We conclude from all the circumstances that the defendant was denied a fair trial. In reaching this conclusion, we do not question the practice of California judges to ask the jury its numerical division after an impasse. We conclude, however, that under established due process standards, the comments and conduct of the trial court in this case crossed the line between neutral inquiry and coercive instruction.
The majority has made a bad situation worse. In its earlier opinion, it merely held that "our Allen charge cases are relevant." 12 F.3d 1474, 1477 (9th Cir. 1993). Today, it invents a whole new doctrine — the "de facto Allen charge." Maj. op. at 980. According to the majority, "the court's instruction to continue deliberating until the end of the day sent a clear message that the jurors in the majority were to hold their position and persuade the single hold-out juror to join in a unanimous verdict, and the hold-out juror was to cooperate in the movement towards unanimity." Id.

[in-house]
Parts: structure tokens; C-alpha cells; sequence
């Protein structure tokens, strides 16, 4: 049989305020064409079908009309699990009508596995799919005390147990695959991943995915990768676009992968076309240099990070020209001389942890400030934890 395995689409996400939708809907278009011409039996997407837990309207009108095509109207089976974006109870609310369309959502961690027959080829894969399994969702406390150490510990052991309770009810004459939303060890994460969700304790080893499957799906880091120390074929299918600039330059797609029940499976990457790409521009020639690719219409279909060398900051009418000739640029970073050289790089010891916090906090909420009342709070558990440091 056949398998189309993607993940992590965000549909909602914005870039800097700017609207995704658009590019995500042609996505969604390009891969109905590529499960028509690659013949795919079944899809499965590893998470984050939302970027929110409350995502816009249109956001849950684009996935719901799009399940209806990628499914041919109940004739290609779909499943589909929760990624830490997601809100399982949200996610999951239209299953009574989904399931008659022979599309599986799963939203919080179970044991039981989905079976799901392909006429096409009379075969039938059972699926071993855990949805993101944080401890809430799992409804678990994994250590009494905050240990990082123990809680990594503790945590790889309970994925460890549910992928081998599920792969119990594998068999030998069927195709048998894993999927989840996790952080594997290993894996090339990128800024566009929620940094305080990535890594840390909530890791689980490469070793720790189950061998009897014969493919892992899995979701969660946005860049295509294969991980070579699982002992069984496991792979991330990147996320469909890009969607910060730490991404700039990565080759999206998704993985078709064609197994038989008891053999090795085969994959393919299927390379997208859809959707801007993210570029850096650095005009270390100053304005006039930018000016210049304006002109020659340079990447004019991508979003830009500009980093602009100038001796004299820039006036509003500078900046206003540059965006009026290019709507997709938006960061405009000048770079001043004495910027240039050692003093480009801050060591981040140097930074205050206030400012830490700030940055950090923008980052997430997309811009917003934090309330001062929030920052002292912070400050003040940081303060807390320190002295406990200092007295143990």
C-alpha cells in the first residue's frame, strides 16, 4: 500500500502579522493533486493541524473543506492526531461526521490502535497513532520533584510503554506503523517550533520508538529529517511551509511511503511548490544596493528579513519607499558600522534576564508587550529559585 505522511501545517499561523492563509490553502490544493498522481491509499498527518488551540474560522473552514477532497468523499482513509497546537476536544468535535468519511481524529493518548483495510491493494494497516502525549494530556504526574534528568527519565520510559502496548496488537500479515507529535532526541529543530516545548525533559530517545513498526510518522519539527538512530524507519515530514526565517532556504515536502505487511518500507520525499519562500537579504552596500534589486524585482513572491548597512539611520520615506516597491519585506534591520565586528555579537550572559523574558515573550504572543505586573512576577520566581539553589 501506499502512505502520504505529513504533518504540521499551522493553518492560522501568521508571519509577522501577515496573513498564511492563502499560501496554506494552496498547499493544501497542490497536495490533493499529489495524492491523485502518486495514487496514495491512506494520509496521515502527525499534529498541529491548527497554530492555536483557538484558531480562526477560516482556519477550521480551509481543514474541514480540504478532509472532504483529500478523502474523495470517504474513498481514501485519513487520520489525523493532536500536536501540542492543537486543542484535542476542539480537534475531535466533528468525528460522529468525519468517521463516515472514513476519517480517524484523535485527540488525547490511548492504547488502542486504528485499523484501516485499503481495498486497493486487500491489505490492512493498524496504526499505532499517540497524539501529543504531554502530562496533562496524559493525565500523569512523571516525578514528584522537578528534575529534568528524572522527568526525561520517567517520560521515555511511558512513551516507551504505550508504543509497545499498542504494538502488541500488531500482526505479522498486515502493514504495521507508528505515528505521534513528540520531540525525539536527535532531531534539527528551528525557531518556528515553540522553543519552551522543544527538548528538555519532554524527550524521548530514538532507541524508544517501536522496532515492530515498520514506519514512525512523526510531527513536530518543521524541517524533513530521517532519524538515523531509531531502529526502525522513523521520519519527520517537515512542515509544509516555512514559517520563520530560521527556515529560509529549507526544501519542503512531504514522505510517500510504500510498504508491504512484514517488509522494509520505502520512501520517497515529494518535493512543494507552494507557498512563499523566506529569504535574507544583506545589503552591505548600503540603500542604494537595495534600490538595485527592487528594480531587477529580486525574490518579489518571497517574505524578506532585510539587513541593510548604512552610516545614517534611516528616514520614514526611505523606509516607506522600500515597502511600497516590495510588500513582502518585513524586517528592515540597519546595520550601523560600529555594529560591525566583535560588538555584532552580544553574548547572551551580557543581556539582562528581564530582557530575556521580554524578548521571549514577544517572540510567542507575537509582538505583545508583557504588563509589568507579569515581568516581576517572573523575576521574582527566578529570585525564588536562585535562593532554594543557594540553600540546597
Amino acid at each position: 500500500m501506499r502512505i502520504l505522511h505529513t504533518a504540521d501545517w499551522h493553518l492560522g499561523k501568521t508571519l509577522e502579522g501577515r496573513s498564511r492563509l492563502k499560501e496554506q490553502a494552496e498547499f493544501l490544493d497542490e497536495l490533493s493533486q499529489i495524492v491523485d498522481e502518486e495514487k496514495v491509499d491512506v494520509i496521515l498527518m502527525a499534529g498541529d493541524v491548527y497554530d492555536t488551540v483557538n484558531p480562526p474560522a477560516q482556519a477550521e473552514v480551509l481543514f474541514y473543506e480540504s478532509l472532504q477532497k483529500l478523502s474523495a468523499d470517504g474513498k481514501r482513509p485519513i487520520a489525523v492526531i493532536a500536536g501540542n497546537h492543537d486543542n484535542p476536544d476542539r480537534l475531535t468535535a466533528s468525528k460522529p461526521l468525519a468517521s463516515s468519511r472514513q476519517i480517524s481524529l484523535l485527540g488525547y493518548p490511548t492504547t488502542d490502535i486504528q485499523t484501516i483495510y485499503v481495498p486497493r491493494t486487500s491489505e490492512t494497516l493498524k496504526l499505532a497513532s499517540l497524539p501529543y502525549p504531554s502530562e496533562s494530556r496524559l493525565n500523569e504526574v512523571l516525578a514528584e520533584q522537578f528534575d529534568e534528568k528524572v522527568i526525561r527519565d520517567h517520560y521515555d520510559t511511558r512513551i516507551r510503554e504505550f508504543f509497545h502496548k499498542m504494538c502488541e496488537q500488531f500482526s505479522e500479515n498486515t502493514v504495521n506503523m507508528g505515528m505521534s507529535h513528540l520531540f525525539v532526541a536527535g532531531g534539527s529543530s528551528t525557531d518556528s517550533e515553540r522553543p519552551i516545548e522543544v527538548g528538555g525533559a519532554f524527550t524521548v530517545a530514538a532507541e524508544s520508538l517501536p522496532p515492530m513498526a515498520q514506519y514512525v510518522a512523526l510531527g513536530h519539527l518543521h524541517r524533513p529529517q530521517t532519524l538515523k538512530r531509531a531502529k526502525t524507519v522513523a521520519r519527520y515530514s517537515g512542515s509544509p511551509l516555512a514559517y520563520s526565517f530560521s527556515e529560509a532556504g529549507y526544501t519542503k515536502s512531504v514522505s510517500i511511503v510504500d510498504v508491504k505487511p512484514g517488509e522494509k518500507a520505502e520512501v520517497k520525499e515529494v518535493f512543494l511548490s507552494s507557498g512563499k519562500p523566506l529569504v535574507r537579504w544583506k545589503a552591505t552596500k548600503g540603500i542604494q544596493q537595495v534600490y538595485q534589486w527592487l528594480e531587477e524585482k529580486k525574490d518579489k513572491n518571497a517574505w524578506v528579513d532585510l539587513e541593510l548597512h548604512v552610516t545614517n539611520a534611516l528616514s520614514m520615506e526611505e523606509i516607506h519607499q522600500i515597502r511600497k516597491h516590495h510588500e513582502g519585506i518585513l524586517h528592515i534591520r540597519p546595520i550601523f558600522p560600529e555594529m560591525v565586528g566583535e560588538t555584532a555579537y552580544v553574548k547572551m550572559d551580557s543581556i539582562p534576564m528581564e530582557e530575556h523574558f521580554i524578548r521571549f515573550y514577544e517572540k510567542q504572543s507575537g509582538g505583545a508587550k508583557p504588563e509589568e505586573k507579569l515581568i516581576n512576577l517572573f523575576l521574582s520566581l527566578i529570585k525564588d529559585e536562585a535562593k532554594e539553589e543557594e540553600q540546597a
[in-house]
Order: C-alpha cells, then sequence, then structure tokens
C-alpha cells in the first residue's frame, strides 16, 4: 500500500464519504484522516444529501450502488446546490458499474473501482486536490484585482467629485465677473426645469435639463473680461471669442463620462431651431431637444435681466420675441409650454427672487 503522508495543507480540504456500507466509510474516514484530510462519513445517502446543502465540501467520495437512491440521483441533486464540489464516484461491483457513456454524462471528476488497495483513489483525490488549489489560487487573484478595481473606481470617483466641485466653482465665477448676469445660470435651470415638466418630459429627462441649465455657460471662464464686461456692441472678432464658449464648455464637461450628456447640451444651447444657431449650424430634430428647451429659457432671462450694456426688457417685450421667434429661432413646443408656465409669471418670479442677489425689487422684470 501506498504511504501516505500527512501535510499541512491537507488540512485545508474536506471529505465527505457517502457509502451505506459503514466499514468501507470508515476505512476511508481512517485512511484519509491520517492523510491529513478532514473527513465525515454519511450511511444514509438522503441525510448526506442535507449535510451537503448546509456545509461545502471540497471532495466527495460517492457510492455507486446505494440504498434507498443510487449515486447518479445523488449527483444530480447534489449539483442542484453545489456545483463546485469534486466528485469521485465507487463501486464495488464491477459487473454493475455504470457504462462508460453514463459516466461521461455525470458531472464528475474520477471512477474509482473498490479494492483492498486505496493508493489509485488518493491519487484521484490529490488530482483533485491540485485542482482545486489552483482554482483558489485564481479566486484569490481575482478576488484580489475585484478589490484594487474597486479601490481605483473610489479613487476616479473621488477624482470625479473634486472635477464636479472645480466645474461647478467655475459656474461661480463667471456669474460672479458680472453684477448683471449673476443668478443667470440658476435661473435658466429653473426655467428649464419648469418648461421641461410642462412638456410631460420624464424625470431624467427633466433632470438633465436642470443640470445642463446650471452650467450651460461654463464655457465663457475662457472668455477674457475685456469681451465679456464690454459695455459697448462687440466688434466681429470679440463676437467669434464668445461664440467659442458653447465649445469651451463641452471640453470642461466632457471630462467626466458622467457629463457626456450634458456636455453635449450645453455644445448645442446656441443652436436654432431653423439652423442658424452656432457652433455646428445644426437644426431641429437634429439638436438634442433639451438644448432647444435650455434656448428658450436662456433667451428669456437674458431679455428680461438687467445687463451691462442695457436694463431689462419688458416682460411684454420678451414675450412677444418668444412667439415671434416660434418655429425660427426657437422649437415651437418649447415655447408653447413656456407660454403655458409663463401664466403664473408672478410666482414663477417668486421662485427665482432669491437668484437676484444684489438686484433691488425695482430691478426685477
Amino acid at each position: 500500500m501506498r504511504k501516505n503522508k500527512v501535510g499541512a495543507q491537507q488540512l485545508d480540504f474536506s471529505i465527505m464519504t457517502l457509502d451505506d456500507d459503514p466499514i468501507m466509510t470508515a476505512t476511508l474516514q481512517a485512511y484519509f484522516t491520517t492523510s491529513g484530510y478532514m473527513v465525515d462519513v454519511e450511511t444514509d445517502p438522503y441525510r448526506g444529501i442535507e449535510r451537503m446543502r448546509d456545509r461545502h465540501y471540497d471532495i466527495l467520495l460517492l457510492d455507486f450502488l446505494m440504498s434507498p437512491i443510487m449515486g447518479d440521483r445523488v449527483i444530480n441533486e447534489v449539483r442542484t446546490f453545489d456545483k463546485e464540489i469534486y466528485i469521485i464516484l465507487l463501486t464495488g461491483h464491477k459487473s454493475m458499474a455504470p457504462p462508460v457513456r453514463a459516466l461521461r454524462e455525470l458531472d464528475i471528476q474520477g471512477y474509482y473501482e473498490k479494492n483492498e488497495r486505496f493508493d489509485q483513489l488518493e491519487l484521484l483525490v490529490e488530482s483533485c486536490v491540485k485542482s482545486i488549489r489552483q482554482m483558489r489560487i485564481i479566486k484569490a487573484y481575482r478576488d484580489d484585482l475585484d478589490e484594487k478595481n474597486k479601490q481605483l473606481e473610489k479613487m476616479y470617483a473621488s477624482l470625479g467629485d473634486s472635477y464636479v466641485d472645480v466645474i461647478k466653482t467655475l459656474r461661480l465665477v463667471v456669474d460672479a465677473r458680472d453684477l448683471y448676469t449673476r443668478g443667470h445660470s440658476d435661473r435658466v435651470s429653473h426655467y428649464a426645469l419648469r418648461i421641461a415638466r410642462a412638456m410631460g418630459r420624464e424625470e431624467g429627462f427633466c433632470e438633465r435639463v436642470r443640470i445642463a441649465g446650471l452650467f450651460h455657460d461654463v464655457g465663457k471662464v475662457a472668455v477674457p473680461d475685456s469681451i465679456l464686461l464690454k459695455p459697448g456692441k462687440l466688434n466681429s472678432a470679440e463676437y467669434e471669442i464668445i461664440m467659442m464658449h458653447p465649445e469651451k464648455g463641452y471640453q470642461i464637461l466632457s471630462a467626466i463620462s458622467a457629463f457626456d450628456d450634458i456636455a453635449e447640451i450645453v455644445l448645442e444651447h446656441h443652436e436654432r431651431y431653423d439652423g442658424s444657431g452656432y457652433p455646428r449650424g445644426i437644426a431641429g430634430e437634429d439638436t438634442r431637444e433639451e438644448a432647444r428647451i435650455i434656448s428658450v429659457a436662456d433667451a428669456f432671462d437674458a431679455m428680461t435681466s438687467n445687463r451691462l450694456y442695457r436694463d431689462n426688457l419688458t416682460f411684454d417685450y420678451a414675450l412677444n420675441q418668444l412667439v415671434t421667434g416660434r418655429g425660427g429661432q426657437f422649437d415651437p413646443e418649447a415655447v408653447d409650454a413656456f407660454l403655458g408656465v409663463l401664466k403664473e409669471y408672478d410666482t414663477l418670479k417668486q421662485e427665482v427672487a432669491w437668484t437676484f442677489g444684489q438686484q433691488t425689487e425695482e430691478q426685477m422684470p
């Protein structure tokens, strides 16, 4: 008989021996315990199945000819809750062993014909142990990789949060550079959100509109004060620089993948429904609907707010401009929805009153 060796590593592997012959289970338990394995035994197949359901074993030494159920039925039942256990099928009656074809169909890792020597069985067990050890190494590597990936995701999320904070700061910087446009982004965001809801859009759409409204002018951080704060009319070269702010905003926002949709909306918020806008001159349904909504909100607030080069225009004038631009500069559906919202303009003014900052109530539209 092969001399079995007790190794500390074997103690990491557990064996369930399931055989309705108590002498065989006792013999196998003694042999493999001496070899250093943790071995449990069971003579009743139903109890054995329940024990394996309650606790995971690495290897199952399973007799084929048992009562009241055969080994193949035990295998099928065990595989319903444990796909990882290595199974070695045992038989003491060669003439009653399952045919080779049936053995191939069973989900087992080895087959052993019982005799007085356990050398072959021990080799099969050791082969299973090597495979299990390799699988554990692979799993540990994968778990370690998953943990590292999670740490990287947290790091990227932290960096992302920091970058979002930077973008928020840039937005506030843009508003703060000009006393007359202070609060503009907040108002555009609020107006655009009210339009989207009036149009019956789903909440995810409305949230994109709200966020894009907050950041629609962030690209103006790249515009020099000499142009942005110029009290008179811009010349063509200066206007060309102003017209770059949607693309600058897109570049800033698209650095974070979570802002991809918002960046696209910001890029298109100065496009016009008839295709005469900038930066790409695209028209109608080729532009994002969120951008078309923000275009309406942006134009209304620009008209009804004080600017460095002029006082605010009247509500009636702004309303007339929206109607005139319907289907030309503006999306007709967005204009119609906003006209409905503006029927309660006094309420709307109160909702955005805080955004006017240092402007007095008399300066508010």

With all due respect to my colleagues, this is sheer phantasy. What happened here is nothing like giving an Allen charge, where the trial judge explicitly exhorts jurors to try to achieve unanimity. The idea that we can piece together a de facto Allen charge from a trial judge's questions and comments, none of which exhorts the jury to do anything at all, is far more novel and far more dangerous than what the majority said the last time around. Teague v. Lane, 489 U.S. 288, 109 S.Ct. 1060, 103 L.Ed.2d 334 (1989), is clearly implicated.
For these reasons, and those stated in my earlier dissent, see 12 F.3d at 1479-85, I continue to believe that the district court's judgment must be affirmed.